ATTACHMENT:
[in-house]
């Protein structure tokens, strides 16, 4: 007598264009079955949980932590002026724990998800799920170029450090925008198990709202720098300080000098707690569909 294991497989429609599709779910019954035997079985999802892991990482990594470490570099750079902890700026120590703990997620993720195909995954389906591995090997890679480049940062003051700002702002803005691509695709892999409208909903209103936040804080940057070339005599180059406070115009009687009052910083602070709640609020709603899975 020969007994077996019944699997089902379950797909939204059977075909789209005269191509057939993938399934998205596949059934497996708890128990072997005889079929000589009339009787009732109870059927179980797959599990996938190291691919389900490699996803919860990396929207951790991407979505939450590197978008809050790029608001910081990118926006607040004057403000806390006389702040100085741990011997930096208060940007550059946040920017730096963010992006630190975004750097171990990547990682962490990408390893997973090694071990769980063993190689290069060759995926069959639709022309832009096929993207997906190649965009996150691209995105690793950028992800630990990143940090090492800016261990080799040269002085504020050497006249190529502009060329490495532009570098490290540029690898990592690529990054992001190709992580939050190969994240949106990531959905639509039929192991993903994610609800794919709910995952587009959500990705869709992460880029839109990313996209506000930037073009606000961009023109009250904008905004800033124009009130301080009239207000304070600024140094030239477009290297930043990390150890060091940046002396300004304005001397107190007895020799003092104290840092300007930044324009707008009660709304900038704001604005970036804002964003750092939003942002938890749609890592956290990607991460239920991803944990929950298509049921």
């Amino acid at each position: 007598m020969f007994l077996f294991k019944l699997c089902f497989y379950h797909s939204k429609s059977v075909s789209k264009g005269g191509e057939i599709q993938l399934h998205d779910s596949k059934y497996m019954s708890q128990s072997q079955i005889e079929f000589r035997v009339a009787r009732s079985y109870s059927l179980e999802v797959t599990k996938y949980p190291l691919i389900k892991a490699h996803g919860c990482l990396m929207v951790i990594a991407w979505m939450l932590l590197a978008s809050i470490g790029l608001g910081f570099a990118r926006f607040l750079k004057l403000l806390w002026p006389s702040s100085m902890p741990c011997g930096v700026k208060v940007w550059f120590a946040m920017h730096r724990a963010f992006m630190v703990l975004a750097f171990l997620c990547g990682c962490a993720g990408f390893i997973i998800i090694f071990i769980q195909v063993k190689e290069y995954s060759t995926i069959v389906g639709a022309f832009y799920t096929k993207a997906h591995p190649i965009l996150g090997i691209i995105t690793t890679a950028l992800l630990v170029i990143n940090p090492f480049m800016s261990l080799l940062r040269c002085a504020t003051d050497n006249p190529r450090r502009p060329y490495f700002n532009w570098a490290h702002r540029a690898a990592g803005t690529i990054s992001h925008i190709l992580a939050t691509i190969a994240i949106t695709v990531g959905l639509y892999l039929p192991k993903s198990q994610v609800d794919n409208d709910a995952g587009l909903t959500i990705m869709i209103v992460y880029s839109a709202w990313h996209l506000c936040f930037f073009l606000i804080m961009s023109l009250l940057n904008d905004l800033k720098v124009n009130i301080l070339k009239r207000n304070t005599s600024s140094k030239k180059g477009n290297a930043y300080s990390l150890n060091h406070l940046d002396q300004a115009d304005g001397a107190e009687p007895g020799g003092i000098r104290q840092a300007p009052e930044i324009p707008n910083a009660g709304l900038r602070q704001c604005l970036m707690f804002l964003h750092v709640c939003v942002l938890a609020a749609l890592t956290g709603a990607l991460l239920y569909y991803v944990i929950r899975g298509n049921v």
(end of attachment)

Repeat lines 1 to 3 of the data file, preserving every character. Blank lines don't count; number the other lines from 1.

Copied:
[in-house]
């Protein structure tokens, strides 16, 4: 007598264009079955949980932590002026724990998800799920170029450090925008198990709202720098300080000098707690569909 294991497989429609599709779910019954035997079985999802892991990482990594470490570099750079902890700026120590703990997620993720195909995954389906591995090997890679480049940062003051700002702002803005691509695709892999409208909903209103936040804080940057070339005599180059406070115009009687009052910083602070709640609020709603899975 020969007994077996019944699997089902379950797909939204059977075909789209005269191509057939993938399934998205596949059934497996708890128990072997005889079929000589009339009787009732109870059927179980797959599990996938190291691919389900490699996803919860990396929207951790991407979505939450590197978008809050790029608001910081990118926006607040004057403000806390006389702040100085741990011997930096208060940007550059946040920017730096963010992006630190975004750097171990990547990682962490990408390893997973090694071990769980063993190689290069060759995926069959639709022309832009096929993207997906190649965009996150691209995105690793950028992800630990990143940090090492800016261990080799040269002085504020050497006249190529502009060329490495532009570098490290540029690898990592690529990054992001190709992580939050190969994240949106990531959905639509039929192991993903994610609800794919709910995952587009959500990705869709992460880029839109990313996209506000930037073009606000961009023109009250904008905004800033124009009130301080009239207000304070600024140094030239477009290297930043990390150890060091940046002396300004304005001397107190007895020799003092104290840092300007930044324009707008009660709304900038704001604005970036804002964003750092939003942002938890749609890592956290990607991460239920991803944990929950298509049921």
């Amino acid at each position: 007598m020969f007994l077996f294991k019944l699997c089902f497989y379950h797909s939204k429609s059977v075909s789209k264009g005269g191509e057939i599709q993938l399934h998205d779910s596949k059934y497996m019954s708890q128990s072997q079955i005889e079929f000589r035997v009339a009787r009732s079985y109870s059927l179980e999802v797959t599990k996938y949980p190291l691919i389900k892991a490699h996803g919860c990482l990396m929207v951790i990594a991407w979505m939450l932590l590197a978008s809050i470490g790029l608001g910081f570099a990118r926006f607040l750079k004057l403000l806390w002026p006389s702040s100085m902890p741990c011997g930096v700026k208060v940007w550059f120590a946040m920017h730096r724990a963010f992006m630190v703990l975004a750097f171990l997620c990547g990682c962490a993720g990408f390893i997973i998800i090694f071990i769980q195909v063993k190689e290069y995954s060759t995926i069959v389906g639709a022309f832009y799920t096929k993207a997906h591995p190649i965009l996150g090997i691209i995105t690793t890679a950028l992800l630990v170029i990143n940090p090492f480049m800016s261990l080799l940062r040269c002085a504020t003051d050497n006249p190529r450090r502009p060329y490495f700002n532009w570098a490290h702002r540029a690898a990592g803005t690529i990054s992001h925008i190709l992580a939050t691509i190969a994240i949106t695709v990531g959905l639509y892999l039929p192991k993903s198990q994610v609800d794919n409208d709910a995952g587009l909903t959500i990705m869709i209103v992460y880029s839109a709202w990313h996209l506000c936040f930037f073009l606000i804080m961009s023109l009250l940057n904008d905004l800033k720098v124009n009130i301080l070339k009239r207000n304070t005599s600024s140094k030239k180059g477009n290297a930043y300080s990390l150890n060091h406070l940046d002396q300004a115009d304005g001397a107190e009687p007895g020799g003092i000098r104290q840092a300007p009052e930044i324009p707008n910083a009660g709304l900038r602070q704001c604005l970036m707690f804002l964003h750092v709640c939003v942002l938890a609020a749609l890592t956290g709603a990607l991460l239920y569909y991803v944990i929950r899975g298509n049921v």